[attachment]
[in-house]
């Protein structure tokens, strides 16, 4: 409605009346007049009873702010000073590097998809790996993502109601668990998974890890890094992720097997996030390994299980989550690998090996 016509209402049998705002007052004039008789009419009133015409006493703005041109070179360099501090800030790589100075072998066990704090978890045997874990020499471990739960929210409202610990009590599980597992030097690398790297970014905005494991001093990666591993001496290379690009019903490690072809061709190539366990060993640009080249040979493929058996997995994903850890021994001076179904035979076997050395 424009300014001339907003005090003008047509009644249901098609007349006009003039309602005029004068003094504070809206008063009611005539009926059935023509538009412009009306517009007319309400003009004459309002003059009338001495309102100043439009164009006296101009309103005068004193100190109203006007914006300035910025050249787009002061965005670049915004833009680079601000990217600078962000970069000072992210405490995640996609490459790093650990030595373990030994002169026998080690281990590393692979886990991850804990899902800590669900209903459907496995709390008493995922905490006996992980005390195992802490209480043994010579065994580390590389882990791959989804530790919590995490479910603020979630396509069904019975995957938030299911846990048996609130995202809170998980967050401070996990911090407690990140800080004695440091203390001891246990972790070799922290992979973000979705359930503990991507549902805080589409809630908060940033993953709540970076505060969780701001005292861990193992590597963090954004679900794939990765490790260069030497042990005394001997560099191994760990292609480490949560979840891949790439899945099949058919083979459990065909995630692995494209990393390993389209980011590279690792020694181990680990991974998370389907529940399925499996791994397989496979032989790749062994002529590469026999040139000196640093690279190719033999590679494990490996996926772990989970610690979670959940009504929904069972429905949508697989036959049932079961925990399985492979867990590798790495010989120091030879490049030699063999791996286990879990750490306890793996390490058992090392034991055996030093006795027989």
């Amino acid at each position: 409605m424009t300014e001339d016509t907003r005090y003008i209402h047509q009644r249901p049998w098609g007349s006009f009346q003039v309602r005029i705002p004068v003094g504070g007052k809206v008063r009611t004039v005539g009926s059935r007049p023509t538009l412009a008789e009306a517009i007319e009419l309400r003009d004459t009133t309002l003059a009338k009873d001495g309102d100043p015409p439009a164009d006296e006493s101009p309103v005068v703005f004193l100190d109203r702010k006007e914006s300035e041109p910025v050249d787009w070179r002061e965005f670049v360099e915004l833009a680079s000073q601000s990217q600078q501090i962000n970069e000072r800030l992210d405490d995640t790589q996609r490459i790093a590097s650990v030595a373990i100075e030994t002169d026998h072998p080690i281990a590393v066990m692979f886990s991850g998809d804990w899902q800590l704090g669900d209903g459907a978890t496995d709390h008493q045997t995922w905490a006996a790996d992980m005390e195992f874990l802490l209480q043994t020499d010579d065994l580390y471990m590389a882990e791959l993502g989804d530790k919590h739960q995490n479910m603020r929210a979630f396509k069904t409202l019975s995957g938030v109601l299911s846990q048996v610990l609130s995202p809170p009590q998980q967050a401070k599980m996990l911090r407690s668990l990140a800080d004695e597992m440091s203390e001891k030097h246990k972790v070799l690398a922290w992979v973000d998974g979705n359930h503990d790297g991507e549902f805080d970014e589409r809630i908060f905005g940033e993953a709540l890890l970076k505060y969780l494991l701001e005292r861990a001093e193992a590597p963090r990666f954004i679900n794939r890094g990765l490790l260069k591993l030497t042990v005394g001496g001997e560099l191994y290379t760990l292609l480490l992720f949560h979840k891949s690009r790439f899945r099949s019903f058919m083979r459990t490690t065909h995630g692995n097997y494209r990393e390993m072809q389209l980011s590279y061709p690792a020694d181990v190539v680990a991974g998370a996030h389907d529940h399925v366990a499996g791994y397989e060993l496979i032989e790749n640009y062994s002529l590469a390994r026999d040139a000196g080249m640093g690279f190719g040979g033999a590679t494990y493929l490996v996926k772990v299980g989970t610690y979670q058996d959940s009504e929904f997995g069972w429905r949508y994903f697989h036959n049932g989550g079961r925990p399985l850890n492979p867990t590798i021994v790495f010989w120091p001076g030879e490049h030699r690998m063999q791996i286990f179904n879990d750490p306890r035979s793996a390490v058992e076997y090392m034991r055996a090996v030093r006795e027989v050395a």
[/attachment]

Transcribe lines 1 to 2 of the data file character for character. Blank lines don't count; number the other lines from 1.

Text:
[in-house]
């Protein structure tokens, strides 16, 4: 409605009346007049009873702010000073590097998809790996993502109601668990998974890890890094992720097997996030390994299980989550690998090996 016509209402049998705002007052004039008789009419009133015409006493703005041109070179360099501090800030790589100075072998066990704090978890045997874990020499471990739960929210409202610990009590599980597992030097690398790297970014905005494991001093990666591993001496290379690009019903490690072809061709190539366990060993640009080249040979493929058996997995994903850890021994001076179904035979076997050395 424009300014001339907003005090003008047509009644249901098609007349006009003039309602005029004068003094504070809206008063009611005539009926059935023509538009412009009306517009007319309400003009004459309002003059009338001495309102100043439009164009006296101009309103005068004193100190109203006007914006300035910025050249787009002061965005670049915004833009680079601000990217600078962000970069000072992210405490995640996609490459790093650990030595373990030994002169026998080690281990590393692979886990991850804990899902800590669900209903459907496995709390008493995922905490006996992980005390195992802490209480043994010579065994580390590389882990791959989804530790919590995490479910603020979630396509069904019975995957938030299911846990048996609130995202809170998980967050401070996990911090407690990140800080004695440091203390001891246990972790070799922290992979973000979705359930503990991507549902805080589409809630908060940033993953709540970076505060969780701001005292861990193992590597963090954004679900794939990765490790260069030497042990005394001997560099191994760990292609480490949560979840891949790439899945099949058919083979459990065909995630692995494209990393390993389209980011590279690792020694181990680990991974998370389907529940399925499996791994397989496979032989790749062994002529590469026999040139000196640093690279190719033999590679494990490996996926772990989970610690979670959940009504929904069972429905949508697989036959049932079961925990399985492979867990590798790495010989120091030879490049030699063999791996286990879990750490306890793996390490058992090392034991055996030093006795027989």